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The bar set high for Floyd catches

Posted by Darren Urban on October 30, 2014 – 10:25 am

Michael Floyd went catchless last game, for the first time since his rookie season, and he had a brief scare when he landed on his knee trying to make a catch on the sideline. It probably says something about Floyd — something good — that he was asked to make a couple of difficult receptions deep down the field and when he couldn’t, it was a surprise.

Floyd was targeted four times in the game. All four, in theory, could have been completed. If you are holding Floyd (and, also, quarterback Carson Palmer) to a high standard, maybe you say should have been completed.

“Wouldn’t say (Floyd) should have, but he has come up with them in the past,” coach Bruce Arians said. “Sometimes I get disappointed because some of those are great catches, but when you make great catches you set a standard, and that’s what everybody expects, as I do, for him to come down with those balls.”

– The first came in double-coverage traffic in the end zone on what would have been a 35-yard TD on third-and-13. Floyd just couldn’t hang on (as you can see in this video.) But he had a shot.

– The second came on the throw down the sideline on first-and-10 from the Arizona 48. Floyd was open. It was a nice throw. But Floyd couldn’t hang on as the ball hit him in the arms (it’s hard to tell if he would’ve been inbounds, but it would’ve been close) and then his left knee hit the ground hard. Arians said Floyd is fine, although Floyd was on the injury report (practicing full) Wednesday. It would’ve been a gain of about 35 yards again.

– Floyd missed the rest of that series, but on the first play of the next one, again, after Floyd came off hurt, the Cardinals tried to burn the Eagles with that knowledge. Arians ran a flea-flicker on first-and-10 from the Arizona 38. Floyd got behind the defenders, but Palmer overthrew him, and it certainly looked like Floyd’s knee cost him the chance to be at top speed to try and run down the pass. It’s at least a 40-plus-yard gain if the two hook up.

– The final target was a third-and-2 short slant. Floyd was open, but safety Malcolm Jenkins simply makes a nice play to hit Floyd just as the ball arrives.

If anything, it just goes to prove what the Cardinals have for available weapons. Floyd has morphed arguably into the Cards’ top receiving target. He gets shut out, and Larry Fitzgerald is the NFC’s best offensive player and Smokey Brown blows up.

FloydBlogUSE


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Passes for everyone because no INTs allowed

Posted by Darren Urban on October 22, 2014 – 5:22 pm

Bruce Arians was blunt. He isn’t concerned about getting the ball to any particular receiver, nor is he concerned that any receiver would be looking for that out of Arians’ offense.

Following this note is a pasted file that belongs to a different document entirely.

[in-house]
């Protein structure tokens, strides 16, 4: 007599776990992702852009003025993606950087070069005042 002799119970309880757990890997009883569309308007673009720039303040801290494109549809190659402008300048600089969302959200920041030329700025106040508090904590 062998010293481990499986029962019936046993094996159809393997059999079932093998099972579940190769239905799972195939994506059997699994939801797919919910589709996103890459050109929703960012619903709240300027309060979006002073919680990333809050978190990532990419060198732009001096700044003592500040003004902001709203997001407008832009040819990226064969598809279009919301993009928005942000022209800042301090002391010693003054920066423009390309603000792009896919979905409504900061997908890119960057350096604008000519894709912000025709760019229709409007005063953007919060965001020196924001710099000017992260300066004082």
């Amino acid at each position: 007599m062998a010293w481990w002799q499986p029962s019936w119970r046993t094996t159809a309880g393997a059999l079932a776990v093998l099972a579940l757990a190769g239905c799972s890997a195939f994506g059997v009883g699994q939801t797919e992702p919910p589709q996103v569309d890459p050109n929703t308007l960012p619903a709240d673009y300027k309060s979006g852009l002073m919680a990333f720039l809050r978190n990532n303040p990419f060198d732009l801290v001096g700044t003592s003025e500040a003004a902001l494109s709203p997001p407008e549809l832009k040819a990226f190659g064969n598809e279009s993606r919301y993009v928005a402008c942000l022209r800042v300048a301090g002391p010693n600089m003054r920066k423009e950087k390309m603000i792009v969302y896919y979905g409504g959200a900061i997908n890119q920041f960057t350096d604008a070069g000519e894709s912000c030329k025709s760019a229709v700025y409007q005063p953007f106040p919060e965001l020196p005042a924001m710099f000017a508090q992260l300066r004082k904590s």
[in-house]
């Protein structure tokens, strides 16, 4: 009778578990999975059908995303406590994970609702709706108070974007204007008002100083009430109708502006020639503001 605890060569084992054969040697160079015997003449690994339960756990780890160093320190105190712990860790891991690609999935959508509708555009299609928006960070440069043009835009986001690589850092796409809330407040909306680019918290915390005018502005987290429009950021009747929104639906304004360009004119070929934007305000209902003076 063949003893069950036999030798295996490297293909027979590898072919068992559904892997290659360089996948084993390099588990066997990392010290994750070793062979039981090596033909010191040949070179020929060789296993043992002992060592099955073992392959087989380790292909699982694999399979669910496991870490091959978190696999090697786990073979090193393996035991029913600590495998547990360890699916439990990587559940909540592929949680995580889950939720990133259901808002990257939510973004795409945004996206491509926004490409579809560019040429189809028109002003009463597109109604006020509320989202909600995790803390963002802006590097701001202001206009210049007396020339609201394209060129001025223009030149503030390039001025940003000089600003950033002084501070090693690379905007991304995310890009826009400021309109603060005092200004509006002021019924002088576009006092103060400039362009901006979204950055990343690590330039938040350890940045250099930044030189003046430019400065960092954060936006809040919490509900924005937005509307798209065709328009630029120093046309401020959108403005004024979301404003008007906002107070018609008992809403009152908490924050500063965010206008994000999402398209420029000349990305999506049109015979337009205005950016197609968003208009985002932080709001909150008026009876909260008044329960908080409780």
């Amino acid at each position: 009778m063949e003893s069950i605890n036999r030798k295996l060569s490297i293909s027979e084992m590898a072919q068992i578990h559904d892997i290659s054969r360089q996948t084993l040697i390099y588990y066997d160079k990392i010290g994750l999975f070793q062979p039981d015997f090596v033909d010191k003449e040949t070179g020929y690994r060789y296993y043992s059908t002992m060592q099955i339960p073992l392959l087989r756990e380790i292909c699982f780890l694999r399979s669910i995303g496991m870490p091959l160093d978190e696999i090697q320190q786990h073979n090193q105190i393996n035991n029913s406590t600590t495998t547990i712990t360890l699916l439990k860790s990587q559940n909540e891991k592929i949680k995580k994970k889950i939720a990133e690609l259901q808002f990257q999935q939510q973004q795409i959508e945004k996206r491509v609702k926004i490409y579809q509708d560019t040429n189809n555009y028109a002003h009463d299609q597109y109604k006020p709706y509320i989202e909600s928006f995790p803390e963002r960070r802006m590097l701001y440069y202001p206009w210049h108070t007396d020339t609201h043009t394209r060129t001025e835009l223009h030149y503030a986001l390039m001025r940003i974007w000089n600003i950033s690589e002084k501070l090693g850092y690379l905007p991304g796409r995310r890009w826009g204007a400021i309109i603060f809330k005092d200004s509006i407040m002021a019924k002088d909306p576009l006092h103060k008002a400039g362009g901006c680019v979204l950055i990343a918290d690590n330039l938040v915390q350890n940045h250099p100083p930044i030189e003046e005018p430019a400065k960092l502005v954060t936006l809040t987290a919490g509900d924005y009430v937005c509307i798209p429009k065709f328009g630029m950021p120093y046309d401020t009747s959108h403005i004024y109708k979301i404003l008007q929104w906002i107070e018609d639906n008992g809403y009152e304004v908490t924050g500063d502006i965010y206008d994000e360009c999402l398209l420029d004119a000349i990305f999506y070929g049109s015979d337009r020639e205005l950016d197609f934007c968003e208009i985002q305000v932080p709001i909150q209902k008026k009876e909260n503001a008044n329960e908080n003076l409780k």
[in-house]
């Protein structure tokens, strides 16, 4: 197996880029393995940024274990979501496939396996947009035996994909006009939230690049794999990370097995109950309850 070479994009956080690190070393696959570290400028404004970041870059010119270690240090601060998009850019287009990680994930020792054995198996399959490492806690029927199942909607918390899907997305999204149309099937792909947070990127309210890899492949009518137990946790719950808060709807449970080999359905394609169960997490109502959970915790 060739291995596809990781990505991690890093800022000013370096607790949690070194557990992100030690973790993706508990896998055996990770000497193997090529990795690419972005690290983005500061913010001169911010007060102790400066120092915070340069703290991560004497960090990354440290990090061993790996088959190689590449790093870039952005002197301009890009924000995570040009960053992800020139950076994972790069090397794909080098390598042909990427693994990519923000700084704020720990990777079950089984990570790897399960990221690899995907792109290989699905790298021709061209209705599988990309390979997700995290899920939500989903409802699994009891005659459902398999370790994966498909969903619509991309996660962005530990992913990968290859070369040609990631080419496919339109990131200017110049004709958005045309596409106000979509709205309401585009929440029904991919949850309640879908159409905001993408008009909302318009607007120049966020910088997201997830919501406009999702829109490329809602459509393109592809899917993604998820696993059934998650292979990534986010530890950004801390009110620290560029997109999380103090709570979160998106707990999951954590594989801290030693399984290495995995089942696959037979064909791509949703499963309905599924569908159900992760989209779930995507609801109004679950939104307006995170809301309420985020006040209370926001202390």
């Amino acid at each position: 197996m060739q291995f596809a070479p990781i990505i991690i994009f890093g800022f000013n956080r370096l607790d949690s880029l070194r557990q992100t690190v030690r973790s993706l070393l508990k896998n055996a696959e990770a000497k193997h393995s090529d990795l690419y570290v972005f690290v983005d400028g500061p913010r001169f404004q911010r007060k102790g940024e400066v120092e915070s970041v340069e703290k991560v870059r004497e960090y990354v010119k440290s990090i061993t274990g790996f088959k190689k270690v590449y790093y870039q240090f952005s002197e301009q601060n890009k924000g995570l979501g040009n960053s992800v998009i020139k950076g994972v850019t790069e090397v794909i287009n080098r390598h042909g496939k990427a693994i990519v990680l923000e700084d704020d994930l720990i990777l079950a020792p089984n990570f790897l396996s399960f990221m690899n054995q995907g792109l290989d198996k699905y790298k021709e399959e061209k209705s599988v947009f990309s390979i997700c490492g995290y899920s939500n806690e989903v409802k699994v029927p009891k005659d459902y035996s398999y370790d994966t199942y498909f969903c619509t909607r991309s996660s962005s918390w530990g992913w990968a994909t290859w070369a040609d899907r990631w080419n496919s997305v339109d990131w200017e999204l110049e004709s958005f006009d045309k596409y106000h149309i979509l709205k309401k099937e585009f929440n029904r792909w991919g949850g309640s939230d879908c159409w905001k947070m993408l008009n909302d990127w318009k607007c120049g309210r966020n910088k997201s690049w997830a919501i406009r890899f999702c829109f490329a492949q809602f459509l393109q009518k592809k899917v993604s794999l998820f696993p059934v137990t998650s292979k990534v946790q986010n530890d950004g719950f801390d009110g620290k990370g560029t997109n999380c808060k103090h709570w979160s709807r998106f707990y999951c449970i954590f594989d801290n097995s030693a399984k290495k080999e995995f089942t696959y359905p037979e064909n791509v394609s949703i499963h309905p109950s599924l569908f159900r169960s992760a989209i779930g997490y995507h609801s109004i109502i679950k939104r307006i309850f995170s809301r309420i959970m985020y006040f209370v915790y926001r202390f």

“Just come see me,” Arians said. “I’ll tell you your role.”

To be clear, no wideout has made a peep about receptions or targets. Arians said that, and so did quarterback Carson Palmer, who added that if the Cardinals were throwing a bunch of incompletions, it could be an issue. But that’s not the case.

“As long as that ball’s in somebody’s hands and the chains are moving, our guys are happy and they’re blocking for each other and being used as a decoy for each other to get each other open,” Palmer said. “They’ve been very unselfish.”

The Cardinals’ leading receiver in terms of catches after six games is not Larry Fitzgerald or Michael Floyd. It’s running back Andre Ellington, who now has 25 receptions. Fitzgerald is next with 23, Floyd with 19. Floyd has been the one with big plays — he has 353 yards — but Fitzgerald has just 283 yards and no one is on pace to get 1,000 yards at this point. Fitzgerald in particular is far behind the totals to which he once was accustomed.

(Fitz, by the way, has never complained once publicly. I can’t believe he doesn’t want the ball more, but he knows the Cardinals are winning.)

But Palmer has been all about spreading the ball around. He threw completions to nine different players in Oakland. Both Arians and Palmer acknowledged that on Sunday’s TD pass to Floyd, Palmer could have hit John Brown or Fitz (although Fitz would have been well short of the first down.) Instead, Palmer decided to take the deep shot. On another play, Palmer had Fitz open in the end zone, but a low shotgun snap threw off the timing and Palmer instead dumped it over the blitz to running back Stepfan Taylor for the score.

Palmer, as he’s said many times, reiterated he wants to get the ball to Fitzgerald more often and knows Fitz needs his touches. But he doesn’t want to force it and he definitely doesn’t want to pass up another open receiver to do so.

“In this system, you’ve got running backs who can catch it and go the distance, you have receivers that can do that, tight ends that can do that, so there are a lot of guys you have to cover,” Palmer said.

Arians said the passing game is all very simple: “You have to check your ego at the door. It’s about eliminating interceptions and taking what defenses give you. When you have the number of tools we have, we put five guys out there who are more than capable of breaking a game open, don’t force feed anybody.”

PalmerSpreadBLOG


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Caption This – Rollin’ with Michael Floyd